These results show that species-oriented ecosystem studies based on the whole of the ITS region – as is normally done today – and those based on pyrosequencing of either the ITS1 or the ITS2 – an approach expected to gain popularity rapidly over the next few years – may portray different pictures of the fungal diversity under scrutiny, a fact that strongly mitigates against ecological conclusions based on a direct comparison of such sets of results. The present study, along with others, testify to the benefits of analysing the ITS1/ITS2 in isolation (i.e. with the flanking and intercalary, highly conserved genes removed), at least if the goal is to identify the sequences to the species or the genus – as opposed to ordinal or phylum – level (c.f. Bruns & Shefferson, 2004). In the interest of comparison of ecosystems from different studies, the mycological community would be best off if it would standardize one of the two subregions of the ITS as the basis of such pyrosequence-based studies of environmental samples. The two subregions are roughly equal in terms of variability and length, but there are more ITS2 than ITS1 available for comparison in INSD (Table 1). More importantly, the gene in the downstream region of the ITS2 (encoding the ribosomal large subunit, or the 25/28S) is known to be substantially more useful for species identification and phylogenetic inference up to the ordinal level than the gene downstream of the ITS1, i.e. the very conserved 5.8S. Thus, any additional downstream region retrieved while sequencing the ITS2 may contribute a further signal to the identification procedure while those downstream of the ITS1 are less likely to be helpful. These observations, together with the wide selection of auxiliary resources available for the ITS2 (e.g. Selig et al., 2008; Coleman, 2009; Keller et al., 2009), make a case for the ITS2 as the better choice for parallel sequencing, although the issue of primer optimization in the fungal ITS region needs further attention.

The data presented above leave little room for interpretation on one pressing issue: the largest obstacle to routine, en masse identification of fungal sequences to the species level is the striking paucity of well-identified, extensively annotated, and sequence coverage-wise complete reference sequences, preferably stemming from vouchered specimens kept in public herbaria, in INSD (c.f. Brock et al., 2009). Indeed, the sheer number of sequences from any pyrosequencing study is likely to further dilute the already limited presence of FIS in the blast hit lists so as to complicate any identification procedure even more. The present study shows the INSD to contain FIS from the ITS region – regardless of their suitability as reference sequences – for about 13 350 species, a very modest 0.9% of the estimated number of extant fungal species. Of the many issues elaborated on in the barcoding and molecular identification debate, taxonomy may well be the least considered and furthermore the one where progress is the slowest and most painstaking. The mycological community will soon be awash in data in the form of unidentified – and often unidentifiable – fungal ITS sequences from an abundance of study sites and ecosystems, data with which taxonomy in its current practise cannot be expected to hold pace. It would be a severe set-back for mycology if such unidentified taxa were to be given a different, ad hoc name in each study they were recovered as this would effectively close the route to interpreting the taxa in the light of other studies. A temporary system for formalizing clusters of unidentifiable and to all appearances conspecific sequences into standardized and nonarbitrarily named molecular species pending formal taxonomic interpretation and assignment is likely to prove to be the only sustainable way to maintain data comparability across studies and sites (c.f. Ryberg et al., 2008; Horton et al., 2009). Any other, nonstandardized way of delimiting and referring to such sequence clusters will only serve to add further to the mounting burden of the progressively fewer, and severely underfinanced, still active fungal taxonomists. High-throughput sequencing represents an amazing technological feat that promises to reshape mycology, but unless a unified infrastructure for processing and interpretation of the results in a taxonomic context can be agreed upon and implemented, the benefits of community profiling may well come at the price of the integrative nature of current public sequence repositories.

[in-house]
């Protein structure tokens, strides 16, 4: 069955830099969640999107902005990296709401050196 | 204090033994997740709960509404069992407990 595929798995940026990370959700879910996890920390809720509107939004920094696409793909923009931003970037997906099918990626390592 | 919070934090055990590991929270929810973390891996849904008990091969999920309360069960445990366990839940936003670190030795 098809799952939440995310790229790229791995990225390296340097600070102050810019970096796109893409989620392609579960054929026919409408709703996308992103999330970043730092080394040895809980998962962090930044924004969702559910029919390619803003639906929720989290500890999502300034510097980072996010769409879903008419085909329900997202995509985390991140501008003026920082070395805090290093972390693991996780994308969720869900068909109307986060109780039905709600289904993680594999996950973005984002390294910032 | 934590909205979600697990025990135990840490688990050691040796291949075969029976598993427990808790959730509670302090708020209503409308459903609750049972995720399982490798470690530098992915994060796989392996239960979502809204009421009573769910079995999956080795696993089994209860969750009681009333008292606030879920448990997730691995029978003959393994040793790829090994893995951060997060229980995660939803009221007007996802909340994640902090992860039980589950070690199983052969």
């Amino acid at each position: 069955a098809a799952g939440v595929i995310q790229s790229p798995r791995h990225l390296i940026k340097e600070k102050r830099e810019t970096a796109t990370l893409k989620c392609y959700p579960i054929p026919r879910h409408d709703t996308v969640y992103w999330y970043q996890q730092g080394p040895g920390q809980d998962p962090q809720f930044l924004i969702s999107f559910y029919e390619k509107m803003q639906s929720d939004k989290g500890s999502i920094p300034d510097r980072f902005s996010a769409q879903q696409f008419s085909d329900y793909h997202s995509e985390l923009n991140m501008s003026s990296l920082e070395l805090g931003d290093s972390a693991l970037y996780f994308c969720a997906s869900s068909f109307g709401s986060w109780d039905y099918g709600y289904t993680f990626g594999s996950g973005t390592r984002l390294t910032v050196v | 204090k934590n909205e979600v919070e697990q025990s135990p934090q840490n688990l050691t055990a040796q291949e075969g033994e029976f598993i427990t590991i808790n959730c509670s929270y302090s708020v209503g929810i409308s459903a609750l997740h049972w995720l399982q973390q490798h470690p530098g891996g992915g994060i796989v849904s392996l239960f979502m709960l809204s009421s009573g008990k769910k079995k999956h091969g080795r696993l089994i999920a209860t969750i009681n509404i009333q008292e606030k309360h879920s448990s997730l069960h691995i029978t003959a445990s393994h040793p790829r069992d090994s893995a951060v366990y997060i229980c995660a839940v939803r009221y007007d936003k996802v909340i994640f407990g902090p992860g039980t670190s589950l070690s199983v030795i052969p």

Acknowledgement

  1. Top of page
  2. Abstract
  3. Introduction
  4. Materials and methods
  5. Results
  6. Discussion
  7. Acknowledgement
  8. References
  9. Supporting Information

R.H.N. and K.A. acknowledge infrastructural support from the Fungi in Boreal Forest Soils network.

References

  1. Top of page
  2. Abstract
  3. Introduction
  4. Materials and methods
  5. Results
  6. Discussion
  7. Acknowledgement
  8. References
  9. Supporting Information

Supporting Information

  1. Top of page
  2. Abstract
  3. Introduction
  4. Materials and methods
  5. Results
  6. Discussion
  7. Acknowledgement
  8. References
  9. Supporting Information

Appendix S1. Additional statistics pertaining to the IIS and FIS datasets.

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FML_1618_sm_appendixS1.pdf123KSupporting info item

Please note: Wiley Blackwell is not responsible for the content or functionality of any supporting information supplied by the authors. Any queries (other than missing content) should be directed to the corresponding author for the article.